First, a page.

Stand-alone fishfinders exist but are not commonplace and typically priced at or above combo units. I would guess your Sitex is a 120khz unit, so for comparable performance, I would go with a medium band chirp transducer. I would not let the presence of a chart plotter or network functionality cause you not to purchase a particular unit.

If you want to replace your unit with identical, pm me, Iím fairly certain we acquired a 120khz sitex unit during a buyout last week, just canít remember if itís a Mkii or original 106
I'd love to replace with the same unit since I really know how to read this unit and it worked extremely well for many years, but I'm not 100% sure that the problem is with the unit - it could just as well be the transducer. It works sporadically, but will sometimes quit reading altogether and autorange doesn't work. I can sometimes dial the gain and range in to make it work, but more often than not, especially in water less than 10ft, the screen goes blank. It only works somewhat when the Wide/Narrow transfer switch is set for a narrow beam. Wide beam gives nothing whatsoever. I've bypassed the switch to test but then nothing works.

Ultimately, it's time for an upgrade with a new unit and transducer.

At this point, I guess I'm comfortable with buying a combo unit, but one that focuses primarily on sonar and just has other features as a bonus.
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Old 02-21-2021, 05:54 PM
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Furuno fcv588 and be done with it. You wonít be disappointed
Old 02-21-2021, 06:03 PM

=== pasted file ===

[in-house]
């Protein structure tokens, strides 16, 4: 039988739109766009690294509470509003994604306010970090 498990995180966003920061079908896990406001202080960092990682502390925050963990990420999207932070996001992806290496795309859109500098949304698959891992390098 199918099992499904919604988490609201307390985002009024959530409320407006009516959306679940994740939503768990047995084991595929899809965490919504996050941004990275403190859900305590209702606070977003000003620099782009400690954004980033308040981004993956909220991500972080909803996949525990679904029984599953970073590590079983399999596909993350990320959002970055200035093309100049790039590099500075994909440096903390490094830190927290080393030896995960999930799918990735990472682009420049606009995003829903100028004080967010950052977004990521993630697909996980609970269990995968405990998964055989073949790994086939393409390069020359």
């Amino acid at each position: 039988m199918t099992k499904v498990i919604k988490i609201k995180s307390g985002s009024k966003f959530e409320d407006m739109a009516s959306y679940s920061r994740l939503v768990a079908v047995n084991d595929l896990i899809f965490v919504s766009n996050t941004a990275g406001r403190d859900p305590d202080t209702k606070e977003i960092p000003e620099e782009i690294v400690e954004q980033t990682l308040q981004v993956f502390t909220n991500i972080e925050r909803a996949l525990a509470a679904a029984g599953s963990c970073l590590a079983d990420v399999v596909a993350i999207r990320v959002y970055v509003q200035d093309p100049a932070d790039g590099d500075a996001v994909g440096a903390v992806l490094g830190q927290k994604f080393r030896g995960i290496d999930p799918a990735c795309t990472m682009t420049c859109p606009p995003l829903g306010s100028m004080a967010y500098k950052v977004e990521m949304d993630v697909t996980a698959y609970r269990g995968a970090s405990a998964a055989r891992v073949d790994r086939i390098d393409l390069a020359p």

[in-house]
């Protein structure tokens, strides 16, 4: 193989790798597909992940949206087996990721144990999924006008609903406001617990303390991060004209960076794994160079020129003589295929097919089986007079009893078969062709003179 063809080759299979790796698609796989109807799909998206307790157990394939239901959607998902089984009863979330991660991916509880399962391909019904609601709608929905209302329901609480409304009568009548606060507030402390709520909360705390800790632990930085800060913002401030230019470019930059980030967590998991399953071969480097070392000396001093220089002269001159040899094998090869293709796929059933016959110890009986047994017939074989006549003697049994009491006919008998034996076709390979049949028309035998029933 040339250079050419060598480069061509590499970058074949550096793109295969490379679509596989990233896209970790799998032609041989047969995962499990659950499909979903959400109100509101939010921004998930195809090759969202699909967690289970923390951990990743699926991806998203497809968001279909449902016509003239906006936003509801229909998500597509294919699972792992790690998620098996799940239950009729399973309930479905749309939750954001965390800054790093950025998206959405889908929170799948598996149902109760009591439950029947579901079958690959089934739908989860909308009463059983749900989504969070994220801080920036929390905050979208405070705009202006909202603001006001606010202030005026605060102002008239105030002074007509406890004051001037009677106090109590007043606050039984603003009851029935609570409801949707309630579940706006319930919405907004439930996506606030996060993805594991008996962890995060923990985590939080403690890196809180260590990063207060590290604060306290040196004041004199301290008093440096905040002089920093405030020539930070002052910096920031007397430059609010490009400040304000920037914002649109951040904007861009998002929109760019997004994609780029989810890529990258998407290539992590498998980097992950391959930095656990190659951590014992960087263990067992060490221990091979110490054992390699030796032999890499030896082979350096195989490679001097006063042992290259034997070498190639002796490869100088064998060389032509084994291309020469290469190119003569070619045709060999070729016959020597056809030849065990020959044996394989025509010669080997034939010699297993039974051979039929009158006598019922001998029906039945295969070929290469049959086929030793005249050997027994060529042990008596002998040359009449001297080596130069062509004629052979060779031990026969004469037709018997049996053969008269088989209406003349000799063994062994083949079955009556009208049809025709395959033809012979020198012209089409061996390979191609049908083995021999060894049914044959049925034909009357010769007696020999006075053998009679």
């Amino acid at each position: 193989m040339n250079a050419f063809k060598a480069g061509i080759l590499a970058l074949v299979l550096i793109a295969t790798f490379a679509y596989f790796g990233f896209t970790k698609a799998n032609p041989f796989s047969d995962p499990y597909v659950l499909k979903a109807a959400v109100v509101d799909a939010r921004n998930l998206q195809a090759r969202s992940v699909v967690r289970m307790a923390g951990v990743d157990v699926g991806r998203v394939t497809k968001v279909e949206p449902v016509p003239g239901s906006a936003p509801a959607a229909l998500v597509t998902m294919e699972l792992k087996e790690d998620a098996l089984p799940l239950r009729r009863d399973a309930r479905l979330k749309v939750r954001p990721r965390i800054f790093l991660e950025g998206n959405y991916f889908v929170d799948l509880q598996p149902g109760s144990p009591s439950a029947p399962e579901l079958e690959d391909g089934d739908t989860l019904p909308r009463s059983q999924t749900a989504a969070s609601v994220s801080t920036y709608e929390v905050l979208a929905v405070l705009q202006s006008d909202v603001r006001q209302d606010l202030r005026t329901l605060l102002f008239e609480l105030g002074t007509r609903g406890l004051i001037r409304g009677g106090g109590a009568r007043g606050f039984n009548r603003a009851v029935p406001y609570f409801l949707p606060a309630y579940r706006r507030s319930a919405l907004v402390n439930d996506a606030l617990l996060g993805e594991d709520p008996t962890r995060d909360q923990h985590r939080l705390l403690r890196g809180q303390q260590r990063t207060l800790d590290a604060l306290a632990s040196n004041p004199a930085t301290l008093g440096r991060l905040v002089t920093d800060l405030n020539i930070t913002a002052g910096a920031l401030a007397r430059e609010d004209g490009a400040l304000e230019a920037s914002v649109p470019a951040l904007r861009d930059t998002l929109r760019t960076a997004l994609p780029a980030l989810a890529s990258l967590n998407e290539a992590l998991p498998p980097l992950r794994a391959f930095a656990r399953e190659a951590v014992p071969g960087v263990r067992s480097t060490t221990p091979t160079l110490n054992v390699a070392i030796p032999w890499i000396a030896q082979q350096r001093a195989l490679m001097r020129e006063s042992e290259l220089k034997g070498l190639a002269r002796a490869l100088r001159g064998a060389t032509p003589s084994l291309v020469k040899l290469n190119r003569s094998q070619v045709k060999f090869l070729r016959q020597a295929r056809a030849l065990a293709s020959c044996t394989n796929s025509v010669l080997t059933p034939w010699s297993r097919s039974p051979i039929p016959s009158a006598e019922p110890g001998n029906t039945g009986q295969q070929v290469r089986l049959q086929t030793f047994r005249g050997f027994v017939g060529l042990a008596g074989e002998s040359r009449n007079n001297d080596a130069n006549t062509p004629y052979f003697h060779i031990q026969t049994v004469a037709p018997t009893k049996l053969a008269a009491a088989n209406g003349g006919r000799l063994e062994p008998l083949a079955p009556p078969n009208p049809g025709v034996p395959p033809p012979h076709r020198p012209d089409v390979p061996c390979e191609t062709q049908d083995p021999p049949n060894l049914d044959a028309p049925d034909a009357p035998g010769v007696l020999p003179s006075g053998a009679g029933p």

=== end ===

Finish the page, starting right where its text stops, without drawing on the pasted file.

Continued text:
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Originally Posted by 85okhai View Post
Furuno fcv588 and be done with it. You wonít be disappointed
I've looked at that unit a few times.

Only issue I have is that it looks outdated compared to many of the other models - for example, the image quality is subpar compared to Garmin units that are priced nearly 50% less than the Furuno.
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Old 02-21-2021, 06:53 PM
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Originally Posted by drumminboater View Post
I've looked at that unit a few times.

Only issue I have is that it looks outdated compared to many of the other models - for example, the image quality is subpar compared to Garmin units that are priced nearly 50% less than the Furuno.
The Garmin Striker Vivid 7 and 9 seem like they might work for you. Pure sonar, no chart plotter but seems to have a good image.

Humminbird has the Helix 5 but the bigger Helix all have a chart plotter built in it seems.

But if you do not mind the chart plotter built in the Helix might be worth looking at.
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Old 02-22-2021, 07:35 PM
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Or you could do the fcv1150
Old 02-22-2021, 07:56 PM
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Originally Posted by 85okhai View Post
Or you could do the fcv1150
For the Chesapeake Bay? That unit is for professional deep sea fishing boats... and is very expensive.

At his depths you will get greater detail out of the $600 Striker anyways.

Last edited by GregMachy; 02-22-2021 at 08:02 PM.
Old 02-23-2021, 02:20 AM
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Interesting?
Old 02-23-2021, 05:06 AM
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Originally Posted by GregMachy View Post
For the Chesapeake Bay? That unit is for professional deep sea fishing boats... and is very expensive.

At his depths you will get greater detail out of the $600 Striker anyways.
Agreed. I don't want to cheap out, but then again, it is a 30 year old boat we're talking about, with most everything original. Eventually I'm sure I'll have to do some overhaul work and that'll likely be the time when I'll spend the big bucks on all-inclusive electronics. For now, I'm just looking for an affordable, solid and reliable sonar to keep me off of the sandbars and spot some fish.
Old 02-23-2021, 05:53 AM
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For the bay you only need a 600w unit. The Furuno FCV628 would be perfect and likely would work excellent with your existing transducer. (assuming you have a dual frequency 50kHz/200kHz transducer.. wide cone 50, narrow cone 200) You may just need an adapter cable or will have to cut and splice a connector.